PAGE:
How important is mental toughness in tennis?
80% To 90% Of The Game Is Mental
By Simone Templeton
Throwing your racquet, mumbling on the court, sulking, eyes wandering all over the place, consciously thinking on the court, sitting on the changeover and watching the people on the court adjacent to yours - these are all signs of mental weakness.
To avoid this self-defeating behavior, many coaches encourage mental toughness, a skill that is required to reach your potential as a tennis player. You may have asked yourself the question before, “How important is mental toughness in tennis?”
The Village recently interviewed Dr. Jorge Valverde, one of the leading sports psychologists in the world. He has studied top players in both men’s and women’s professional tennis. His program takes the best characteristics from these top players and incorporates them into one program, The Valverde System. He has worked with some of the top professional players in the world and many of the top juniors in the country, including those at the Austin Tennis Academy (ATA).
When asked the question, “Out of a percentage of 100, what percentage of tennis do you think is mental?, ” his reply was 80% to 90% of the game is mental. When asked if players can reach their full potential without focusing on the mental side of tennis, he replied, “Without a systematic approach in which a players learns to use their minds to compete, it would be very difficult to achieve their full potential.”
Dr. Valverde explains, “The mind can not tell the difference between visualization and physical practice. The mind is a very powerful thing.” In order to train the mind to your advantage, you must be diligent about it. It is the same thing as training a forehand: you must work at it everyday, and once you get it, you must work on it some more.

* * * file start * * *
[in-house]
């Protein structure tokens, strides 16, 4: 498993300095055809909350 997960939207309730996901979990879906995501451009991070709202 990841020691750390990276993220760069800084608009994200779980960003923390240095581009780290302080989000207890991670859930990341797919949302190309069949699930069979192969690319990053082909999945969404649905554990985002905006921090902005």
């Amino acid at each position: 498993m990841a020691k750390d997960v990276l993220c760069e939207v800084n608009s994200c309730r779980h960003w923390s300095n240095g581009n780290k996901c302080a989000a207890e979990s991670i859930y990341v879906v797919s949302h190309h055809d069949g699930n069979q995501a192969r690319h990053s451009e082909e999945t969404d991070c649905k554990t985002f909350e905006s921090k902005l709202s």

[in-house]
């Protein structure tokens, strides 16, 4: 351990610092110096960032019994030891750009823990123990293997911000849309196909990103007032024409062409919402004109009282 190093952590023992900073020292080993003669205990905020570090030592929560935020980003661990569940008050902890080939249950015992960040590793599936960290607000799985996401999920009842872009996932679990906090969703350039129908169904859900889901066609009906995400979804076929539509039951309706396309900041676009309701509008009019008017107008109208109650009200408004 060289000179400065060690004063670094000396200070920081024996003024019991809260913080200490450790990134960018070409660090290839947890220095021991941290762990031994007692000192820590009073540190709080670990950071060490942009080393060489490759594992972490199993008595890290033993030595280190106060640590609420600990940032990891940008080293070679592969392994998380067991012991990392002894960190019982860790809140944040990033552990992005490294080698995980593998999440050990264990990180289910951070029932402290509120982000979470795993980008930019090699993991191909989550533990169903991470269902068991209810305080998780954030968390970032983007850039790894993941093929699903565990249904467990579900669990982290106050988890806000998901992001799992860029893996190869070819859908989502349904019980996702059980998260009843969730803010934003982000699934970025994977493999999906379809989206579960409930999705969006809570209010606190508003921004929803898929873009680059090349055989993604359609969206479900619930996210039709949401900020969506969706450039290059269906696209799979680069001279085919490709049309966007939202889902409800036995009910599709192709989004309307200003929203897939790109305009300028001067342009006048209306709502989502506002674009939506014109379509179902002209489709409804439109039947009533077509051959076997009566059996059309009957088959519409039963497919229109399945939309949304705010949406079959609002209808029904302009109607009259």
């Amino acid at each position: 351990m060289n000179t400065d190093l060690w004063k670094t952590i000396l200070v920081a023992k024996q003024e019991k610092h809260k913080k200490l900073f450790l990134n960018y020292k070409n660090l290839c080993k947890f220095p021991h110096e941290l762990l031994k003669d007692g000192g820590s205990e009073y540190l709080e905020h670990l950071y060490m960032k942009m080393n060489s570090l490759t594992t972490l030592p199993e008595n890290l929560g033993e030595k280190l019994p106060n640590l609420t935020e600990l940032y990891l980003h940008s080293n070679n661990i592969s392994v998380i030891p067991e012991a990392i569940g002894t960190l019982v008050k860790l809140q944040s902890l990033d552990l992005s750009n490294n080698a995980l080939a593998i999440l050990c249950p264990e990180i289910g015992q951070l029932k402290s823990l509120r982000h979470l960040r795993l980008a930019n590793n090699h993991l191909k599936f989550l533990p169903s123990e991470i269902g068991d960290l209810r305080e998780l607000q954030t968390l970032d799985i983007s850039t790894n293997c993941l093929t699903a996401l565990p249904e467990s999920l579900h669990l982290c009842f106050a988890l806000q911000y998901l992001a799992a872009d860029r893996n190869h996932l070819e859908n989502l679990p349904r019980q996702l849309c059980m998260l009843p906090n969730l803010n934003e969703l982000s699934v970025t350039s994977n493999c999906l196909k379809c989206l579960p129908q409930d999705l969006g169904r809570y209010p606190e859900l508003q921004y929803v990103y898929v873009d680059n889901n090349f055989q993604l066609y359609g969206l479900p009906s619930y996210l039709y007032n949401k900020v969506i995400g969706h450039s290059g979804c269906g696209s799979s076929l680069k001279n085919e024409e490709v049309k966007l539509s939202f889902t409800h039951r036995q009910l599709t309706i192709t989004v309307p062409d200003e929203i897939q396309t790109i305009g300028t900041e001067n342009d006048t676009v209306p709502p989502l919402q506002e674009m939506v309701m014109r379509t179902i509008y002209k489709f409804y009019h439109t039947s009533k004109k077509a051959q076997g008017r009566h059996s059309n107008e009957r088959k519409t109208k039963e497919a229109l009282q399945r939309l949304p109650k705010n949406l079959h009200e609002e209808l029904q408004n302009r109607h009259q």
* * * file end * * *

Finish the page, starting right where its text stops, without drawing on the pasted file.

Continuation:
In a sample survey of ATA players who use the system now, 65% feel that their tennis game has improved drastically. The other 35% think that their game performance has improved a little, and none thought it had not improved.
Doug Davis, one of the head coaches at the Austin Tennis Academy, commented on the change in tennis performance after his academy began the Valverde Mental Training Program, “Performance has definitely gone up. Based on the win/loss record, we have improved greatly. There have been some players that have gone from twenty and thirty in the nation to top ten and five. Some of the players have begun to advance farther in tournaments because they have the ability to stay mentally focused throughout the entire event.”
Coach Davis thinks the way his players receive feedback is different because of the Valverde program. Davis commented on the change in his players’ attitudes, “Well, feedback is interesting, [before the system] I owned their games, some of them got it the first time or some of them did not get it all. Players were motivated by fear of failure and what I would think with the old coaching philosophy.
"Now, the players are beginning to own their games and the coaches are there to help, but the players are becoming independent, so they are not only dependent on their coaches. This allows the players’ games to grow because they make and own their games styles.”
If you are a tennis player and having trouble containing your emotions on and off the court, if you feel tired, if you feel burned out, and if you feel confused about your life and your tennis game, a mental toughness program improves tennis performance and boost confidence. Mental toughness is a very essential aspect of tennis.